Sorry to have blogged and run earlier, but I spent Saturday in a flying tin can trying to keep three young children from going berserk. In highlighting robotics in Japan, I was not, as JPod suggested, succumbing to the “Japan is No. 1″ craze of the 80s (as absurd then, I might add, as the more recent “democracy is sweeping the Islamic world” craze), but rather pointing to the seemingly self-evident fact that mechanization has more positive, and fewer negative, externalities than the importation of a foreign peasant class. Apropos of which, here’s an excerpt from an op-ed in, of all places, the New York Times:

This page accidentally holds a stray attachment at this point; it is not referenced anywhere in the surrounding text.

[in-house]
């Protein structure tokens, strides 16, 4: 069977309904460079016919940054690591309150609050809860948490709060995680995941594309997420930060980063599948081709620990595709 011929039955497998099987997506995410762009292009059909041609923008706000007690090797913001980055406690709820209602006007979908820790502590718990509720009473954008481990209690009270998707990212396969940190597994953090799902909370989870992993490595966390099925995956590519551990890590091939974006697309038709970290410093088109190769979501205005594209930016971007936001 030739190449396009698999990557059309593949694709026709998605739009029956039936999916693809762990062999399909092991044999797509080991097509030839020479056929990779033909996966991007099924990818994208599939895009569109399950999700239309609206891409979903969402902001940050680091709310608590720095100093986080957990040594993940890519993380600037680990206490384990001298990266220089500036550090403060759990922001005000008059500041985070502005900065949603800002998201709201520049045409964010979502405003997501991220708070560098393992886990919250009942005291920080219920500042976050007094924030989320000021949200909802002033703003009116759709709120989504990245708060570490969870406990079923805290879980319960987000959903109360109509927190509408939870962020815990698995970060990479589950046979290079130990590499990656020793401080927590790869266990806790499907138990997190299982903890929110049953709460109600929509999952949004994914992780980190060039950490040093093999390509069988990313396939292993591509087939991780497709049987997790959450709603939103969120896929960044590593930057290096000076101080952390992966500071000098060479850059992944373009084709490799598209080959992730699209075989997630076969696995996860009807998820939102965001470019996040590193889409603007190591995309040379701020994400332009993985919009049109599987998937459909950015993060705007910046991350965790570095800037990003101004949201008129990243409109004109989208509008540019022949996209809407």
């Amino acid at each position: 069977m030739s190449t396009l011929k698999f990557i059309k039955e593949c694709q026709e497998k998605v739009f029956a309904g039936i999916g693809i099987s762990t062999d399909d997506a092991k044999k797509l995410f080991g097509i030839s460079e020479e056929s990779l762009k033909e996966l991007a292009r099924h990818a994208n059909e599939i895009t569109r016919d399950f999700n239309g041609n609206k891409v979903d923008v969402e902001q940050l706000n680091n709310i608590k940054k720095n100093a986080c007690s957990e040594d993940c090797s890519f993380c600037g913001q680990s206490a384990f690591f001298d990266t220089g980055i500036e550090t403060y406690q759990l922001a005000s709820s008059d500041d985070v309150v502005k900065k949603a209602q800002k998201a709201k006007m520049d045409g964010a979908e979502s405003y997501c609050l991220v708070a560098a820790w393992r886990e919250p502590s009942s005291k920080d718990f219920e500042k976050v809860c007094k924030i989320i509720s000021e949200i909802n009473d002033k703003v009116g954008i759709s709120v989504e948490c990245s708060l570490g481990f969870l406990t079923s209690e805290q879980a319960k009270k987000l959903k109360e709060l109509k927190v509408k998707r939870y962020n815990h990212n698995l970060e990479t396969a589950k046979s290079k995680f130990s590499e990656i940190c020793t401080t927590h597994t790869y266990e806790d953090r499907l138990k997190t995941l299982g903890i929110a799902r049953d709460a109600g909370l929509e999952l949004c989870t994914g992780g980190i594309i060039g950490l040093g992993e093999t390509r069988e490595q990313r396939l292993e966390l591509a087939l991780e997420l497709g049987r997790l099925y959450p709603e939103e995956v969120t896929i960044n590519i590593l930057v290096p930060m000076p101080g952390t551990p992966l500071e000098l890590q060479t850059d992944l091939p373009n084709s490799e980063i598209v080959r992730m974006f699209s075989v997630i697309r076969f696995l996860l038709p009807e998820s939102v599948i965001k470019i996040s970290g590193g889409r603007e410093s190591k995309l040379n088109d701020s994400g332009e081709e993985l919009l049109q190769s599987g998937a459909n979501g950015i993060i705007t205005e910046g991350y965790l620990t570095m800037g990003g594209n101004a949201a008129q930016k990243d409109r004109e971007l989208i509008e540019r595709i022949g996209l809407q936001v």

Employers facing higher labor costs for low-skilled workers would raise their prices, and to some extent they would change the way they operate their businesses. A farmer who grows winter iceberg lettuce in Yuma County, Ariz., was asked on the ABC program “Nightline” in April what he would do if it were more difficult to find the low-skilled hand harvesters who work on his farm, many of whom are undocumented workers. He replied that he would mechanize the harvest. Such technology exists, but it is not used because of the abundance of low-wage laborers. In their absence, mechanical harvesters – and the higher skilled (and higher wage) workers to operate them – would replace low-skilled, low-wage workers.